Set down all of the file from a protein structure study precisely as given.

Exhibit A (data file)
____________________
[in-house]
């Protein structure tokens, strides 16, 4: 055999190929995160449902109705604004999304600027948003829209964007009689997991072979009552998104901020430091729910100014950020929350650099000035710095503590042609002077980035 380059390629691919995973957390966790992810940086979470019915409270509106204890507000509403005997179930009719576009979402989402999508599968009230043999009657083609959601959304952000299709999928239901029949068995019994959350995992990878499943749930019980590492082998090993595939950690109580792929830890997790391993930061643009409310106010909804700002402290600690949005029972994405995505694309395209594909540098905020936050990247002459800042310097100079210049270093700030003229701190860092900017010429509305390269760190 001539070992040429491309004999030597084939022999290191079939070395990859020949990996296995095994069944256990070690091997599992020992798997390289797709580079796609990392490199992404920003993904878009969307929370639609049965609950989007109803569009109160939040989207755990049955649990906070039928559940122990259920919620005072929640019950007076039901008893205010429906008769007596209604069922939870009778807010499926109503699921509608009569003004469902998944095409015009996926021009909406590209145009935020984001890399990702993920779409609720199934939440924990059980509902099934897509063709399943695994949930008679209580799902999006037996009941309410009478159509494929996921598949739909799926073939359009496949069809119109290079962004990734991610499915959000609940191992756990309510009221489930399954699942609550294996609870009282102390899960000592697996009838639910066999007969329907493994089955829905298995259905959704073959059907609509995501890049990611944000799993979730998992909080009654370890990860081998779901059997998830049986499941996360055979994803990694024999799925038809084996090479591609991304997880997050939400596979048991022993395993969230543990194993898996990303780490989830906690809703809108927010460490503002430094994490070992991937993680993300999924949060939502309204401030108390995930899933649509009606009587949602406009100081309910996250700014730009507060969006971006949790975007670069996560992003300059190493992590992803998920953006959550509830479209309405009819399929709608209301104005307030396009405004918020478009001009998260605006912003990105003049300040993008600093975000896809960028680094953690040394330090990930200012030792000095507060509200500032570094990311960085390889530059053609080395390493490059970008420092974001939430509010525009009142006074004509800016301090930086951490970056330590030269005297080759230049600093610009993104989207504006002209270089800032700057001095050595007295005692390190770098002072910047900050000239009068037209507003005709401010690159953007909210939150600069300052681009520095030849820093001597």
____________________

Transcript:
[in-house]
């Protein structure tokens, strides 16, 4: 055999190929995160449902109705604004999304600027948003829209964007009689997991072979009552998104901020430091729910100014950020929350650099000035710095503590042609002077980035 380059390629691919995973957390966790992810940086979470019915409270509106204890507000509403005997179930009719576009979402989402999508599968009230043999009657083609959601959304952000299709999928239901029949068995019994959350995992990878499943749930019980590492082998090993595939950690109580792929830890997790391993930061643009409310106010909804700002402290600690949005029972994405995505694309395209594909540098905020936050990247002459800042310097100079210049270093700030003229701190860092900017010429509305390269760190 001539070992040429491309004999030597084939022999290191079939070395990859020949990996296995095994069944256990070690091997599992020992798997390289797709580079796609990392490199992404920003993904878009969307929370639609049965609950989007109803569009109160939040989207755990049955649990906070039928559940122990259920919620005072929640019950007076039901008893205010429906008769007596209604069922939870009778807010499926109503699921509608009569003004469902998944095409015009996926021009909406590209145009935020984001890399990702993920779409609720199934939440924990059980509902099934897509063709399943695994949930008679209580799902999006037996009941309410009478159509494929996921598949739909799926073939359009496949069809119109290079962004990734991610499915959000609940191992756990309510009221489930399954699942609550294996609870009282102390899960000592697996009838639910066999007969329907493994089955829905298995259905959704073959059907609509995501890049990611944000799993979730998992909080009654370890990860081998779901059997998830049986499941996360055979994803990694024999799925038809084996090479591609991304997880997050939400596979048991022993395993969230543990194993898996990303780490989830906690809703809108927010460490503002430094994490070992991937993680993300999924949060939502309204401030108390995930899933649509009606009587949602406009100081309910996250700014730009507060969006971006949790975007670069996560992003300059190493992590992803998920953006959550509830479209309405009819399929709608209301104005307030396009405004918020478009001009998260605006912003990105003049300040993008600093975000896809960028680094953690040394330090990930200012030792000095507060509200500032570094990311960085390889530059053609080395390493490059970008420092974001939430509010525009009142006074004509800016301090930086951490970056330590030269005297080759230049600093610009993104989207504006002209270089800032700057001095050595007295005692390190770098002072910047900050000239009068037209507003005709401010690159953007909210939150600069300052681009520095030849820093001597």